I had the displeasure of a terrible and unforgettable experience recently, where our room developed a very strong mildew and mold problem over the course of an evening. This post reflects on that time and makes recommendations for both travelers and hotels on how to address the problem.
We needed a cheap hotel near our target destination, where my lady was training for a triathlon. I had credit from Orbitz from previous stays, so found a hotel* that fit our needs. Everything started off normal, with no issues, as we checked in early afternoon, dropped our stuff, and headed out. We did notice a mild mold smell in the air upon entering the room, but thought little of it. Big mistake…
When we returned early evening, the smell had intensified significantly. We brought it up to the attention of the front desk agent, who informed us that unfortunately their hotel was sold out for the evening. We spent a couple hours in the lobby before attempting to sleep, but by that time the smell had so permeated the room that simply stepping one foot inside the room was an issue.
My lady refused to sleep there and I agreed with her, me having medical issues that would be exacerbated by such airborne pollutants. We asked to switch rooms, but the hotel was full. We asked to be refunded & put up in another equitable hotel in the nearby area, but the agent refused our request and said he did not have the authority to do either. No manager was present and apparently nothing could be done, other than a mild spray to odorize the room. This was neither helpful nor useful for us.
I tried calling the corporate customer line, which was *inconveniently* only open during normal business hours. I left a very angry voicemail, where the prompt said I would hear back within 24 hours. That obviously would not work for us and our timeframe, as it was after midnight at that point.
This continued for a bit, before we finally surrendered and drove back home – an hour in the opposite direction of the next day’s destination. It was a miserable and disgusting experience and one of the worst hotel stays I have ever had. The service and lack of empathy, compassion, or willingness to help was abysmal. I’ve placed the hotel and chain on my blacklist of companies, and had to spend time to drive back towards our destination, as well as deal with their insufferable and unhelpful corporate agents.
They did refund our money as we did not stay the night, but it was with great hesitation and argument – as they said that we spent some hours between checkin and checkout there. We spent those hours outside the hotel, as the mold festered. Our arguments were sanitary and health-related, and I debated calling the public safety and health services line of the township in question. (Upon writing this, I did call about this issue, as it’s a public concern).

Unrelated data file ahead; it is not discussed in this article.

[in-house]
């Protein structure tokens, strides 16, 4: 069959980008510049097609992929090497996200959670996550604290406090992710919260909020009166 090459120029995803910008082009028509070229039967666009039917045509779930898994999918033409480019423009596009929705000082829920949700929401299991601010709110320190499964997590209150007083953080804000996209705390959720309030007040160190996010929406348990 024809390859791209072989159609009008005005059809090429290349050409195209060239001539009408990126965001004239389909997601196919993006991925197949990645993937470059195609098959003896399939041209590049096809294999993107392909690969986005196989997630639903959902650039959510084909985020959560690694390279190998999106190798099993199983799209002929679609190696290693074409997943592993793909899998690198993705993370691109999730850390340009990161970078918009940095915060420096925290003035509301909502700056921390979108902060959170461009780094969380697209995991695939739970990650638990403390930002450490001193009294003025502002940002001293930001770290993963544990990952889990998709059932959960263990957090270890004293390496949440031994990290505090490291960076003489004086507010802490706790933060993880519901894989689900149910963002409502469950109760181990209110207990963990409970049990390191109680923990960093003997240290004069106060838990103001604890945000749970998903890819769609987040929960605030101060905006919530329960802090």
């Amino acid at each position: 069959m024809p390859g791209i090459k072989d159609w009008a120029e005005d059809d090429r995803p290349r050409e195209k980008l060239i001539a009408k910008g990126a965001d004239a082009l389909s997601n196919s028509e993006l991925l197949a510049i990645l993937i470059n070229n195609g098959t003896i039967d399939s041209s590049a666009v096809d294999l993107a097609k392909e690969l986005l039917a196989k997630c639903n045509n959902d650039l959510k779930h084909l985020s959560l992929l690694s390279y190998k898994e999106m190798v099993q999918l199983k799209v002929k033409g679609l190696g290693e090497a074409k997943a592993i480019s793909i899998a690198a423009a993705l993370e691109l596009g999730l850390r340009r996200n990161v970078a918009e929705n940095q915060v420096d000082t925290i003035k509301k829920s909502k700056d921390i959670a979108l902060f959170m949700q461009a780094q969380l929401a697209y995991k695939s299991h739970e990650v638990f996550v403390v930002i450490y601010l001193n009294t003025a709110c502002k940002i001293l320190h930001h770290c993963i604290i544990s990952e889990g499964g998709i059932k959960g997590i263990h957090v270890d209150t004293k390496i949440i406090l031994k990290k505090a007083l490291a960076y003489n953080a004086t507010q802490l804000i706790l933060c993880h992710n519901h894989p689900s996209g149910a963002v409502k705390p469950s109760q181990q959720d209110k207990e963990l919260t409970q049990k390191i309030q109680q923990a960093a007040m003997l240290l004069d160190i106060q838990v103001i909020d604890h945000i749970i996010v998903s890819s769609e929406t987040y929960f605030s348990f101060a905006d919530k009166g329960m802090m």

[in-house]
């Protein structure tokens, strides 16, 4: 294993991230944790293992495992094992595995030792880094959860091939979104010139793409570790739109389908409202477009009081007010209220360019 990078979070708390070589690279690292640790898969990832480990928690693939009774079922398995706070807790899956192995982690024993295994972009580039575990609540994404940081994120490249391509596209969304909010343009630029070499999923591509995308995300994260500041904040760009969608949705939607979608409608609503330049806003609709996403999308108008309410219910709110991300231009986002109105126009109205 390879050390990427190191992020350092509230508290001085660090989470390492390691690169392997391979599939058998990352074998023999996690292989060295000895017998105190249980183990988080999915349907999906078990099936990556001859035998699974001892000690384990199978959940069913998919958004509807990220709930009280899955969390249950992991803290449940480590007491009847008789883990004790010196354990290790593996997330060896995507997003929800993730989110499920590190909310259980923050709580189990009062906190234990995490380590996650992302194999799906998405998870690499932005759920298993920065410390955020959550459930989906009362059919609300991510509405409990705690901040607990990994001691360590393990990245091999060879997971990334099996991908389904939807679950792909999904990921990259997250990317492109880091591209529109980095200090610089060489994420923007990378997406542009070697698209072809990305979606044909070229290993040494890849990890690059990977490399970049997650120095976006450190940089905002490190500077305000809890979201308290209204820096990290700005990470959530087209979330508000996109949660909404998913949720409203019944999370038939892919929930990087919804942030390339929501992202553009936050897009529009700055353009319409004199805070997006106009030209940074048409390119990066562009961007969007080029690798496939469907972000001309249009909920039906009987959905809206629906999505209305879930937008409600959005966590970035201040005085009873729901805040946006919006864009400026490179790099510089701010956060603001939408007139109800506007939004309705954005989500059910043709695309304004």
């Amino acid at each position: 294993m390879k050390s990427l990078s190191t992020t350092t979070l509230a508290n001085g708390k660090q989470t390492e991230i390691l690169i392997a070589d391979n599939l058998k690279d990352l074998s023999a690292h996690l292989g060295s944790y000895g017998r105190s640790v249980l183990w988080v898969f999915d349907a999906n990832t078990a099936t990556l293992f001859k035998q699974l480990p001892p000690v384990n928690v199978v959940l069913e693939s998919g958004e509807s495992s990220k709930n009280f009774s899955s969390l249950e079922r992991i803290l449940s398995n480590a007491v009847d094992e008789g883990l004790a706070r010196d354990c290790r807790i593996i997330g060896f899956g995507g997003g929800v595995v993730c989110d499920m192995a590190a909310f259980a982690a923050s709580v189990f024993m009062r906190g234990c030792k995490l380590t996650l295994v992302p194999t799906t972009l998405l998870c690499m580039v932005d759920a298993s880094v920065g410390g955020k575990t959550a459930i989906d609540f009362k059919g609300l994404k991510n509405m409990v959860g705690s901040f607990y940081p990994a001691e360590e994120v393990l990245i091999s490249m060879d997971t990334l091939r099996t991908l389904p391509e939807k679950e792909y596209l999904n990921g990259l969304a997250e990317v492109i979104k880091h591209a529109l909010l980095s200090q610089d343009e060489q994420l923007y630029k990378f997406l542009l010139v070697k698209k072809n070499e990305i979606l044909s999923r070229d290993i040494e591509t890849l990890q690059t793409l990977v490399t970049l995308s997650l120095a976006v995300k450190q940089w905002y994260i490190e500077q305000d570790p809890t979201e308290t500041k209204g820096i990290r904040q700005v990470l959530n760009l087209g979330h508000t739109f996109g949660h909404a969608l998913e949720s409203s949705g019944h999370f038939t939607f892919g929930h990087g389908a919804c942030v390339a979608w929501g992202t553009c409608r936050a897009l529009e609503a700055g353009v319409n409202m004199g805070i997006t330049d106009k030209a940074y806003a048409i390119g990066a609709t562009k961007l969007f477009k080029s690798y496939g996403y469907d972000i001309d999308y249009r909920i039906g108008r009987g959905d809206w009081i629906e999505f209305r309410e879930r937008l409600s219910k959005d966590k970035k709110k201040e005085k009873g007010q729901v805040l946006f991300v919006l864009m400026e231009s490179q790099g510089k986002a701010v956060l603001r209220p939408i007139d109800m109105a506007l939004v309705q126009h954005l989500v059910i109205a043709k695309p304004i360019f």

Their repeated insistence to call the next morning and speak with the manager and owner (without actually giving us any phone number, simply telling us to call the hotel) was unhelpful.
Additionally, they offered as a last resort a refund and 20% off the next stay, or 20% in points towards a next reservation. We found this incredibly insulting. Our first stay in your hotel and chain, with such a terrible experience, and here is a 20% coupon for next time?
How could this fiasco have been better handled by both parties?
What can either side do to both avoid the situation and ensure it does not happen again?
If it does happen again, how can it go more smoothly?
My lady and I discussed this further and thought heavily on how this could have been better.
On our side, we could have immediately brought the mold to the attention of the attendant upon checkin. We did not expect the smell to be so powerful in the evenings and it caught us off guard.
However, on the hotel side, there are so many flaws in their operation that I could discuss.
First, it’s not too difficult to avoid these issues. Thorough cleaning of the rooms or checking on them on a regular basis (when unoccupied, of course) would prevent many of these health issues and concerns.
Empower your employees. Hotels where agents are limited in their actions invite angry and upset customers, as agents have no flexibility to improve their experience. If you’re not going to have a manager on staff at all hours, then your front desk agents should have the ability to make adjustments/refund/put us up in another hotel.
Revise or replace corporate guidelines. The stringent adherence to impossible guidelines – no putting up in alternative arrangements, etc. – defeats the purpose of customer service.
Understand the point of view of the guests. Don’t offer insulting forms of compensation (20% off the next mold-filled stay? Really?!) Don’t tell them to call the corporate line when they won’t respond for a day or two.
Establish protocol. Plan for emergencies and have established operating procedure and stick to it. This hotel must have had issues previously, but they were clearly unprepared and did not handle the situation appropriately.
This is an experience I’d like to forget and one that I hope never happens to any reader. That being said, it was a good learning experience (I am sure) on both sides. Speak up early about issues, and make sure they’re resolved. Otherwise, vote with your dollar!
*because this could happen anywhere, hotel name will not be used. Also, the experience was so mind-numbingly frustrating, and I don’t want to feel the anger when the name is used.
Featured Image from Unsplash.
What do you think of my response? Any other advice? Got any horror stories of your own? Let me know in the comments, or reach me directly at TheHotelion@gmail.com! Like my posts? See more here, on TravelUpdate! Follow me on Facebook (The Hotelion, if searching, use a space!!) or on Twitter and Instagram: @TheHotelion